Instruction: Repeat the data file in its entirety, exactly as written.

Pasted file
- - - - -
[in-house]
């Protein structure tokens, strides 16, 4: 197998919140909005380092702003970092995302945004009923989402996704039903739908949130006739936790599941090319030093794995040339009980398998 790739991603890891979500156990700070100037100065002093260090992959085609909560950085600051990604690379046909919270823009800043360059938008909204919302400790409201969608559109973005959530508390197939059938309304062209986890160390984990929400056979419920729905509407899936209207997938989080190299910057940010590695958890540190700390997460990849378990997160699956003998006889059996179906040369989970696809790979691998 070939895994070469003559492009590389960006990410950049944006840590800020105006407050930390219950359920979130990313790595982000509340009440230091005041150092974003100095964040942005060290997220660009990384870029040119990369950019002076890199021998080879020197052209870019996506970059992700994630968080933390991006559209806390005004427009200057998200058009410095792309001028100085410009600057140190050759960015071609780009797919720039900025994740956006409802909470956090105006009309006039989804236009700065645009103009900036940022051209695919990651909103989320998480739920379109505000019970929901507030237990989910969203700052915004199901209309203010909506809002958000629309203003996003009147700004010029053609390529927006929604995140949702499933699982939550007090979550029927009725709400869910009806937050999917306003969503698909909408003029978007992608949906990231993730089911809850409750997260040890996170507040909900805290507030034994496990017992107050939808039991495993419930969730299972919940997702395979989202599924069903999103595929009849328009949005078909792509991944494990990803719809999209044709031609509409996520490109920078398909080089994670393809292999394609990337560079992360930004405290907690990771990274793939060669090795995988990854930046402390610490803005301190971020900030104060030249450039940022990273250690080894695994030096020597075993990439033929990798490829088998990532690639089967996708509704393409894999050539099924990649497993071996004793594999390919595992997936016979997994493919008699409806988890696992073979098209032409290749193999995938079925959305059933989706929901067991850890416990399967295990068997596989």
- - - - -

[in-house]
């Protein structure tokens, strides 16, 4: 197998919140909005380092702003970092995302945004009923989402996704039903739908949130006739936790599941090319030093794995040339009980398998 790739991603890891979500156990700070100037100065002093260090992959085609909560950085600051990604690379046909919270823009800043360059938008909204919302400790409201969608559109973005959530508390197939059938309304062209986890160390984990929400056979419920729905509407899936209207997938989080190299910057940010590695958890540190700390997460990849378990997160699956003998006889059996179906040369989970696809790979691998 070939895994070469003559492009590389960006990410950049944006840590800020105006407050930390219950359920979130990313790595982000509340009440230091005041150092974003100095964040942005060290997220660009990384870029040119990369950019002076890199021998080879020197052209870019996506970059992700994630968080933390991006559209806390005004427009200057998200058009410095792309001028100085410009600057140190050759960015071609780009797919720039900025994740956006409802909470956090105006009309006039989804236009700065645009103009900036940022051209695919990651909103989320998480739920379109505000019970929901507030237990989910969203700052915004199901209309203010909506809002958000629309203003996003009147700004010029053609390529927006929604995140949702499933699982939550007090979550029927009725709400869910009806937050999917306003969503698909909408003029978007992608949906990231993730089911809850409750997260040890996170507040909900805290507030034994496990017992107050939808039991495993419930969730299972919940997702395979989202599924069903999103595929009849328009949005078909792509991944494990990803719809999209044709031609509409996520490109920078398909080089994670393809292999394609990337560079992360930004405290907690990771990274793939060669090795995988990854930046402390610490803005301190971020900030104060030249450039940022990273250690080894695994030096020597075993990439033929990798490829088998990532690639089967996708509704393409894999050539099924990649497993071996004793594999390919595992997936016979997994493919008699409806988890696992073979098209032409290749193999995938079925959305059933989706929901067991850890416990399967295990068997596989």